For newly “essential” workers, benefits are still limited
Doctors and nurses are on the front lines fighting the COVID-19 pandemic. But as Marketplace has been covering, many other workers also provide essential services. They’re also at risk of getting sick — and some are dying.
Which has many workers newly questioning their pay and benefits. The COVID-19 pandemic has amplified the concerns of grocery store stockers and cashiers, package and restaurant delivery folks and food-service workers.
Like Terrence Wise, who works at a McDonald’s in Kansas City, Missouri. Even though he’s suddenly an essential worker, his benefits are nonexistent.
“I have no benefits,” Wise said. “No healthcare, no paid sick days, no dental.”
Not to mention life insurance or retirement contributions.
Maureen Conway, executive director of the Economic Opportunities Program at the Aspen Institute, said the pandemic has changed the political discourse around benefits for low-wage workers.
“But I’m not seeing companies sort of step up and say, ‘We’re changing our policies in terms of our health insurance plans and coverage’ as much as I’m seeing some action on the hazard pay and paid sick,” Conway said.
Measures Amazon, Walmart and certain grocery stores are doing on a temporary basis. Keith Hollingsworth, professor of management at Morehouse College, is skeptical it will last.
“When we come out of this, think how many people are going to be desperate for work and will take almost anything to help pay for the bills,” Hollingsworth said.
So businesses may have little incentive to change benefit policies in the long term. But Conway said public perception has changed — at least for the time being.
“We are now newly recognizing grocery store workers and delivery drivers as valued workers,” she said. “How do we really, truly value that work going forward?”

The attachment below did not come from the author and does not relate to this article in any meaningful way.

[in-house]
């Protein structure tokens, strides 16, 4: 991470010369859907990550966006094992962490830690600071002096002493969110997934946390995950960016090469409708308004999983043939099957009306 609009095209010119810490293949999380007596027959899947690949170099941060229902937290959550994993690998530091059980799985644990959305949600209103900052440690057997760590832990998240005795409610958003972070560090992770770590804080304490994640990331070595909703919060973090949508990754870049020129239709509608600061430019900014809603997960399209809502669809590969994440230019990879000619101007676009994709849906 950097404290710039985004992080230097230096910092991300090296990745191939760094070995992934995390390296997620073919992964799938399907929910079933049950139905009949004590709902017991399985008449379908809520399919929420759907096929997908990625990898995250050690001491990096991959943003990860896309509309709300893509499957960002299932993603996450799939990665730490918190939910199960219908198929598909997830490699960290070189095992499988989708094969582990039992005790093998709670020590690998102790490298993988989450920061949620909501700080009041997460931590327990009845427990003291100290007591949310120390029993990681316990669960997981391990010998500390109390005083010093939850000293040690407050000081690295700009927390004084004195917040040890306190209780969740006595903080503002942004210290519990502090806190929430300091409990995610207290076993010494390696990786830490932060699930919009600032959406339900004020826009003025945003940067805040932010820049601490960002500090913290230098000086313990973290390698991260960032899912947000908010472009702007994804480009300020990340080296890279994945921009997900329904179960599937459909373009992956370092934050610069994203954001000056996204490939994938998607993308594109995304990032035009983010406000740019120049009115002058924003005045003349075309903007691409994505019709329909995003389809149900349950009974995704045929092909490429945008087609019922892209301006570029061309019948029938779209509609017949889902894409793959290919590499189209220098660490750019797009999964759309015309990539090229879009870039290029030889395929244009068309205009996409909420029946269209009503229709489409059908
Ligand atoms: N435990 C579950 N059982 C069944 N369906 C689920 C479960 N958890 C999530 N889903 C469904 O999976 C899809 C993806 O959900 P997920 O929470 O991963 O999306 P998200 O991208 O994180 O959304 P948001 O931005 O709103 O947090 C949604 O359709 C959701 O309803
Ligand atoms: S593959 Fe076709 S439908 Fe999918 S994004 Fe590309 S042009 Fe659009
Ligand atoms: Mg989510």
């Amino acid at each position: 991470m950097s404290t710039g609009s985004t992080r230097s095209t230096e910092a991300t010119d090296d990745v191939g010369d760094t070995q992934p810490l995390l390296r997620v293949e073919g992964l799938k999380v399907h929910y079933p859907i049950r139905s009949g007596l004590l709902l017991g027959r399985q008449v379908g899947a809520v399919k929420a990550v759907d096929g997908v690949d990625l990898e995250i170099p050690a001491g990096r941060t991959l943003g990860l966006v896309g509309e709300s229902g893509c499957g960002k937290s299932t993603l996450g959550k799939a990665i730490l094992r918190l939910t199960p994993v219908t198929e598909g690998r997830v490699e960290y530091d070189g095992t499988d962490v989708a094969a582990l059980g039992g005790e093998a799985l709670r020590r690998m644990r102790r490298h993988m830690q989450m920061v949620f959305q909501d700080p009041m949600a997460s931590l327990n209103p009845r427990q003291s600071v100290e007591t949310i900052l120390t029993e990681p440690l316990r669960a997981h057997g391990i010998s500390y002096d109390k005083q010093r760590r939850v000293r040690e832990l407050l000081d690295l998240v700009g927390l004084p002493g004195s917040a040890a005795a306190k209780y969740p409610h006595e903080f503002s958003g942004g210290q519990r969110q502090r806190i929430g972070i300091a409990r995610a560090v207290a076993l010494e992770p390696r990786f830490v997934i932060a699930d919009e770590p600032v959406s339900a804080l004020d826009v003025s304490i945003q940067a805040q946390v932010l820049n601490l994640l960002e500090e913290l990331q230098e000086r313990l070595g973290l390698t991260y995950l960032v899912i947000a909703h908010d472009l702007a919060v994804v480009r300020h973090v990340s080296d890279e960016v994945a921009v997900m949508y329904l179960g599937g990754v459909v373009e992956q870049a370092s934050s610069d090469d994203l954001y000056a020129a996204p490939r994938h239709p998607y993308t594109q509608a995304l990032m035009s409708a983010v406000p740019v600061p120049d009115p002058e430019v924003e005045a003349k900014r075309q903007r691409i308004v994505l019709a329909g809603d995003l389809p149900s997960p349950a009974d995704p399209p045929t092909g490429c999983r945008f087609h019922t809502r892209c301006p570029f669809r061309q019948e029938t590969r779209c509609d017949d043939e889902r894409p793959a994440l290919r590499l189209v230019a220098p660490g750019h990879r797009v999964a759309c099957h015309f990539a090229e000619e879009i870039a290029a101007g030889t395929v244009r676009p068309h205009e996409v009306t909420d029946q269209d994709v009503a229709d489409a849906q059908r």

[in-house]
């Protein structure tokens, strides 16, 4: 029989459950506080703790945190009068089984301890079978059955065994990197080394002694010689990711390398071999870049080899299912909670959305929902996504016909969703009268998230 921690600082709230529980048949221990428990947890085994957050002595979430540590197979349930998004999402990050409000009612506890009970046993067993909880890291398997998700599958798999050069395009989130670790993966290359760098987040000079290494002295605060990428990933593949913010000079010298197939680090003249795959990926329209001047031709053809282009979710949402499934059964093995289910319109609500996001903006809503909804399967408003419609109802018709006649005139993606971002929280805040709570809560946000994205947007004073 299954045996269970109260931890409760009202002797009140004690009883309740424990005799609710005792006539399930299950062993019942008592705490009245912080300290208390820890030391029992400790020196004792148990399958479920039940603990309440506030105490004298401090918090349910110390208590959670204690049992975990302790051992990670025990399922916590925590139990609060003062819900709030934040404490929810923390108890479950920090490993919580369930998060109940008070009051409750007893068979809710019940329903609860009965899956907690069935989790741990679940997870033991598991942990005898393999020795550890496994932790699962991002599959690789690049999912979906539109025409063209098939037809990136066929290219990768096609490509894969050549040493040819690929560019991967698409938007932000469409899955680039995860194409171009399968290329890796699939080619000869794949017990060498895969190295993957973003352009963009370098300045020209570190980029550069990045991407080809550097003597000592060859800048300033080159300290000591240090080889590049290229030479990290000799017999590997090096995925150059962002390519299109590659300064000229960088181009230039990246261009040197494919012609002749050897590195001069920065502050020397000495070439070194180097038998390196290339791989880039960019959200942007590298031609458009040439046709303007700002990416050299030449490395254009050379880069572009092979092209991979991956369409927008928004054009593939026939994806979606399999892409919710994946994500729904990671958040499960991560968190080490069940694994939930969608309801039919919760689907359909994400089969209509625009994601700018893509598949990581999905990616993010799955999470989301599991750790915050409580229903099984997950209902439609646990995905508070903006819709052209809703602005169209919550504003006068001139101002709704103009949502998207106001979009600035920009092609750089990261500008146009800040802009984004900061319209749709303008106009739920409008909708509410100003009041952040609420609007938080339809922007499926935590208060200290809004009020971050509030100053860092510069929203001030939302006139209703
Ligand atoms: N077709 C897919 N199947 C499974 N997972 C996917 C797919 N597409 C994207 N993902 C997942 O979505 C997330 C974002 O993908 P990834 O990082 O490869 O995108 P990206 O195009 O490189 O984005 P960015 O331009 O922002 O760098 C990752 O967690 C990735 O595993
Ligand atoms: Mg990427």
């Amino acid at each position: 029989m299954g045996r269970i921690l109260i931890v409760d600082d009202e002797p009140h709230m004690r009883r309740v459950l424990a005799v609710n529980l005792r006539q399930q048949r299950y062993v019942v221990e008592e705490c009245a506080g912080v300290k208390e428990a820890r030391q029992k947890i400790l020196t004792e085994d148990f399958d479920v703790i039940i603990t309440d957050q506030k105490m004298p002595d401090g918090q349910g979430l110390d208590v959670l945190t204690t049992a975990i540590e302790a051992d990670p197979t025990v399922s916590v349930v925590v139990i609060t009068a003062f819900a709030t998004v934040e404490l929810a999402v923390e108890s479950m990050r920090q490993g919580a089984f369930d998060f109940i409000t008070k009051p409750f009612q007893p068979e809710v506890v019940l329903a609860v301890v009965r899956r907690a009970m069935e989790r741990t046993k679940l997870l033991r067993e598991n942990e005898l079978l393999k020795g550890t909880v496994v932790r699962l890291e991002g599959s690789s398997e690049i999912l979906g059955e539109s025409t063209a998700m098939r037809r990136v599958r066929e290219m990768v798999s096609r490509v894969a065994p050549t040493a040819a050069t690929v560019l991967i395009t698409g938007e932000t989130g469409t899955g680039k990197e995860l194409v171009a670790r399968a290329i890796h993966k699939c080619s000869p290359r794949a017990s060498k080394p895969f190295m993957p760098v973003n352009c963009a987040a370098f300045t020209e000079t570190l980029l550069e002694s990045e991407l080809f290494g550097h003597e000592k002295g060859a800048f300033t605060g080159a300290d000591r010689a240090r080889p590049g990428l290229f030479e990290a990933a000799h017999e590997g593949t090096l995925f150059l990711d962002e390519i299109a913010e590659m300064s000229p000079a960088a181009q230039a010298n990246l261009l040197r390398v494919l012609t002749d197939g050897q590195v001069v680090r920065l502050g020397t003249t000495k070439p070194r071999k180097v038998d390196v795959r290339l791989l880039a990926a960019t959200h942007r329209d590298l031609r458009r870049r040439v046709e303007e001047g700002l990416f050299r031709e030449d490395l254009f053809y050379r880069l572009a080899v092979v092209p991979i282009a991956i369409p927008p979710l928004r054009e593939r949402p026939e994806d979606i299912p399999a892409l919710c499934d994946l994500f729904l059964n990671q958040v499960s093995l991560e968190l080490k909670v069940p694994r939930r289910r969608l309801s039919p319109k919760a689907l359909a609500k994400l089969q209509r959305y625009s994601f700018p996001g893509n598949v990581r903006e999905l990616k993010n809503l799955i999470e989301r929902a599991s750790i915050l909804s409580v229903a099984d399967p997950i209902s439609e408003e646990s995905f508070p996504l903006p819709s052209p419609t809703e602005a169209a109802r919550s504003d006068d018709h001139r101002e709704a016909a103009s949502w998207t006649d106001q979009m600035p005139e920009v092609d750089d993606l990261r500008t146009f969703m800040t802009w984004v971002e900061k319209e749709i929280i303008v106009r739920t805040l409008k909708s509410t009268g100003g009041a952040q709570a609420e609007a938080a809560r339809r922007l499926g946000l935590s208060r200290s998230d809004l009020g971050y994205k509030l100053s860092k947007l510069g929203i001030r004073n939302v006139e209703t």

And will that translate into new benefits for these workers once the crisis has passed?
COVID-19 Economy FAQs
When does the expanded COVID-19 unemployment insurance run out?
The CARES Act, passed by Congress and signed by President Donald Trump in March, authorized extra unemployment payments, increasing the amount of money, and broadening who qualifies. The increased unemployment benefits have an expiration date — an extra $600 per week the act authorized ends on July 31.
Which states are reopening?
Many states have started to relax the restrictions put in place in order to slow the spread of COVID-19. Although social-distancing measures still hold virtually everywhere in the country, more than half of states have started to phase out stay-at-home orders and phase in business reopenings. Others, like New York, are on slower timelines.
Is it worth applying for a job right now?
It never hurts to look, but as unemployment reaches levels last seen during the Great Depression and most available jobs are in places that carry risks like the supermarket or warehouses, it isn’t a bad idea to sit tight either, if you can.
You can find answers to more questions here.
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